Wednesday, July 2, 2014

Robert's Mini Bike Book Review- Major: A Black Athlete, a White Era, adn the FIght to be the World's Fastest Human Being

By Todd Balt

Review by Robert Leone

It's summer in San Diego. While waiting for Tuesday and Friday nights, as well as the occasional Saturday, and the racing at the San Diego Velodrome, fans of brakeless bikes on the track can read about the early days of racing on ovals. It's not only a recounting of great racers and the steel steeds they created and rode, but also a profound meditation on the late nineteenth and early twentieth century emergence of professional sports in the United States and the world. It's also an exploration of the debilitating effects of commonplace racism: Marshall “Major” Taylor wrote that he couldn't compete in some towns because he wasn't, or wouldn't, be allowed to get a good meal there! He and his wife were on board a steamship for an ultimately well-received and successful tour of Australia when the question of that country's own draconian racial entry rules came up. No, not entry into racing venues: Entry into the country!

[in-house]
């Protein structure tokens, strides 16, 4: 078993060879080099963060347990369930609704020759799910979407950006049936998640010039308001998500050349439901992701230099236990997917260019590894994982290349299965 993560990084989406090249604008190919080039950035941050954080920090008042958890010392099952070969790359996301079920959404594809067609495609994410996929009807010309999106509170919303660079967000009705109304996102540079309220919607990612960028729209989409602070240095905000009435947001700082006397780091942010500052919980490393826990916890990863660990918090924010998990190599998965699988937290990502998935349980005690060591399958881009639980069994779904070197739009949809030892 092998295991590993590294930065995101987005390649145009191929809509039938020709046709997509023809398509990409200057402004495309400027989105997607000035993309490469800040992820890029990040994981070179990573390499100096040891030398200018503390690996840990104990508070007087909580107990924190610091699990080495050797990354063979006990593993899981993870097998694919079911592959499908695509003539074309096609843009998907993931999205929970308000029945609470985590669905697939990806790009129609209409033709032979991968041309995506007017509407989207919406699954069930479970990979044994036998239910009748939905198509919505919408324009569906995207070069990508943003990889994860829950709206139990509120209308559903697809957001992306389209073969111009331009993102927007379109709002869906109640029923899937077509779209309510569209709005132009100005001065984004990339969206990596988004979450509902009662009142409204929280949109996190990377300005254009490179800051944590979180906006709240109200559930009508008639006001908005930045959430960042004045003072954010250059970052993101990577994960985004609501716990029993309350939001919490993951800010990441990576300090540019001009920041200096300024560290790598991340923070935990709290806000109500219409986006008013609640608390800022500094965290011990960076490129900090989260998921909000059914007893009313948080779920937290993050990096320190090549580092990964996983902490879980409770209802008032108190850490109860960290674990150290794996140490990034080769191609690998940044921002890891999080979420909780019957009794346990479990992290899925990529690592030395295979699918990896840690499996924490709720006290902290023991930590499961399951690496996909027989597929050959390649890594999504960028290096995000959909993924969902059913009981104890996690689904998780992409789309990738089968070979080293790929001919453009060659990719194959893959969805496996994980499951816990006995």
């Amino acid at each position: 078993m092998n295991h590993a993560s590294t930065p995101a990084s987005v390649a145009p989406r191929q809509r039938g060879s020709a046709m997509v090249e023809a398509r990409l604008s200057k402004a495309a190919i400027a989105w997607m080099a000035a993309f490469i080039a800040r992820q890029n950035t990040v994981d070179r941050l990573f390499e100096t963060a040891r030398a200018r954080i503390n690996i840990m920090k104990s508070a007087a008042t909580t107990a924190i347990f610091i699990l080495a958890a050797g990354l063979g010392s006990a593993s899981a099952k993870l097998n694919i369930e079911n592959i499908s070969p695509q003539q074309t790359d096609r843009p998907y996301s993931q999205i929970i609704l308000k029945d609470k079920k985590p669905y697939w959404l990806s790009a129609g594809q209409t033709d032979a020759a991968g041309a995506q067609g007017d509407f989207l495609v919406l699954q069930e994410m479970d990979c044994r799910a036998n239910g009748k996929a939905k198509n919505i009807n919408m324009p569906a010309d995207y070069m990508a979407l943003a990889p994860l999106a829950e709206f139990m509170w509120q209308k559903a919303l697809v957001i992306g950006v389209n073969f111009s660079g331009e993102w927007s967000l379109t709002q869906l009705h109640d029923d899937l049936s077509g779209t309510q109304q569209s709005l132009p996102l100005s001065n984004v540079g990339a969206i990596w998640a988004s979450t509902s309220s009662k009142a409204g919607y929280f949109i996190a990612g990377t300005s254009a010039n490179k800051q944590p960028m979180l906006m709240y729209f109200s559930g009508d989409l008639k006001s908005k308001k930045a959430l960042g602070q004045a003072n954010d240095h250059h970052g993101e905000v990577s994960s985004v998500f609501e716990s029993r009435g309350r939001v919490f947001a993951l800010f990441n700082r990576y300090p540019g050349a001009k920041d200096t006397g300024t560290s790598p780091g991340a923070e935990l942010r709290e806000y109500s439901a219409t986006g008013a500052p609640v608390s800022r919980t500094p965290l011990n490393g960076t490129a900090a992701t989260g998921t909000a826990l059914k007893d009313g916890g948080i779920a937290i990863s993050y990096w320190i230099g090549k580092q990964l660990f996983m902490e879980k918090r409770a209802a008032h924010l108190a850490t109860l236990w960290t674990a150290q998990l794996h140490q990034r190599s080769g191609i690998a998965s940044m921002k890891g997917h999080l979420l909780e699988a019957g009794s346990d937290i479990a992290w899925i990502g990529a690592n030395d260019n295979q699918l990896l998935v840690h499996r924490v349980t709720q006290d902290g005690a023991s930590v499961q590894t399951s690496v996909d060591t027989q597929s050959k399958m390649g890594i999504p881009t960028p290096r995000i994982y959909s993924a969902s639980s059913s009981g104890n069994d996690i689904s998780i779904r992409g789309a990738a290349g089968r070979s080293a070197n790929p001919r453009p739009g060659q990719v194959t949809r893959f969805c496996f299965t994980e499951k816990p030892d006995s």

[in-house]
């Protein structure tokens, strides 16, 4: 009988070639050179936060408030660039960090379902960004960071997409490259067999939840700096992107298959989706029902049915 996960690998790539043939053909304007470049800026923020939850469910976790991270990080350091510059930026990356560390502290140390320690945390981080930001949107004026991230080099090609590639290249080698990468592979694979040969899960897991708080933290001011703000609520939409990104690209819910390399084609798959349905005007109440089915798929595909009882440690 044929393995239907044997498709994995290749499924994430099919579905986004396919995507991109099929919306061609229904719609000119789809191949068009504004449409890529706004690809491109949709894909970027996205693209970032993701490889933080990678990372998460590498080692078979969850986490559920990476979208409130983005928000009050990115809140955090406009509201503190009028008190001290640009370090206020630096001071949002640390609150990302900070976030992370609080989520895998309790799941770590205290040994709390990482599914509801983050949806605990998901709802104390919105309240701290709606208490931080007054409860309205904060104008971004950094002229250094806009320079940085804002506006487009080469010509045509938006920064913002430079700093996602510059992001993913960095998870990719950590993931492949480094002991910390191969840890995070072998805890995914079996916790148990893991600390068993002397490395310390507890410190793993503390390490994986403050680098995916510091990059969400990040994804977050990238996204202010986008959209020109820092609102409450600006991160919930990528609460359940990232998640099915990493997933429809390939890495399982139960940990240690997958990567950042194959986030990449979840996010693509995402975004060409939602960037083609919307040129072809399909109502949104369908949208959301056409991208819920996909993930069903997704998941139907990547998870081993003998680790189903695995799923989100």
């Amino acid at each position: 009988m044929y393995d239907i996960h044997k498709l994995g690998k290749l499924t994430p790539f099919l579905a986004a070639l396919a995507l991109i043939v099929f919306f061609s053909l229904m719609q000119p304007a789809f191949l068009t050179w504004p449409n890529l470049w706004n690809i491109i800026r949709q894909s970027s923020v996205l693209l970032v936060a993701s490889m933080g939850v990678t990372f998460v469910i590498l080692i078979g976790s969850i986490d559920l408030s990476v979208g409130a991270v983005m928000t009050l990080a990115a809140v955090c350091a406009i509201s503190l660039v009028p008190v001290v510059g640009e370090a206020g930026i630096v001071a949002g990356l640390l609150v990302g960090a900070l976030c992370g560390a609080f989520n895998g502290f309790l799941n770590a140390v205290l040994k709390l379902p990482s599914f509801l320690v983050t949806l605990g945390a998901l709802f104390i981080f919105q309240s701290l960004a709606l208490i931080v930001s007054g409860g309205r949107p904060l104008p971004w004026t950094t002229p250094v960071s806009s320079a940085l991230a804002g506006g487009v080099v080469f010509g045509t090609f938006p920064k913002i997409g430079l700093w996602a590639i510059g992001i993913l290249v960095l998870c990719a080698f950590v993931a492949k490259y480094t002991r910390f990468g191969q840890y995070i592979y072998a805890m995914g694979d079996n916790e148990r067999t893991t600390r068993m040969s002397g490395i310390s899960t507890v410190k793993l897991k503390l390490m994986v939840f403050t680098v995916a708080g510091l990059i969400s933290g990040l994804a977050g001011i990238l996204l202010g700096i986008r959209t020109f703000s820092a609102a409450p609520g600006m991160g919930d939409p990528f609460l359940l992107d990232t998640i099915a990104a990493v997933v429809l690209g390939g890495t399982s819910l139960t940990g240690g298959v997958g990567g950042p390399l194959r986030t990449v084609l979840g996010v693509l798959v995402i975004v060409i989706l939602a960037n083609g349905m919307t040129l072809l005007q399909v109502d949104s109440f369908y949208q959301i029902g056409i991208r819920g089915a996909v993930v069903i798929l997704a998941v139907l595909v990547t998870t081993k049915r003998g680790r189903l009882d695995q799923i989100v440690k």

The author, Todd Balt, does a magnificent job delineating and describing the conditions of bike racing, social mores and prejudices, and even bike design. He notes Taylor's first manager, retired racer Louis “Birdie” Munger, went bust several times in the pursuit of perfection (exemplified by a surviving “Birdie Special,” a startlingly light drop frame bike, suitable for the then-scarce feminine “scorcher”), before his quest for safer motor-pacing through better tires came to the notice of the infant automobile industry. He notes the background of Taylor's nemesis, California-bred Floyd MacFarland, was almost as unlikely in a country still dominated by the settlements of the East Coast and Midwest. He also notes how acute the training wisdom of that long-ago day was in getting peak performance out of endurance athletes, including Taylor's using of an “unclimbable” hill in his adopted home of Worcester, MA for hill repeats. If you're not riding a bike, reading Major is almost as much fun.

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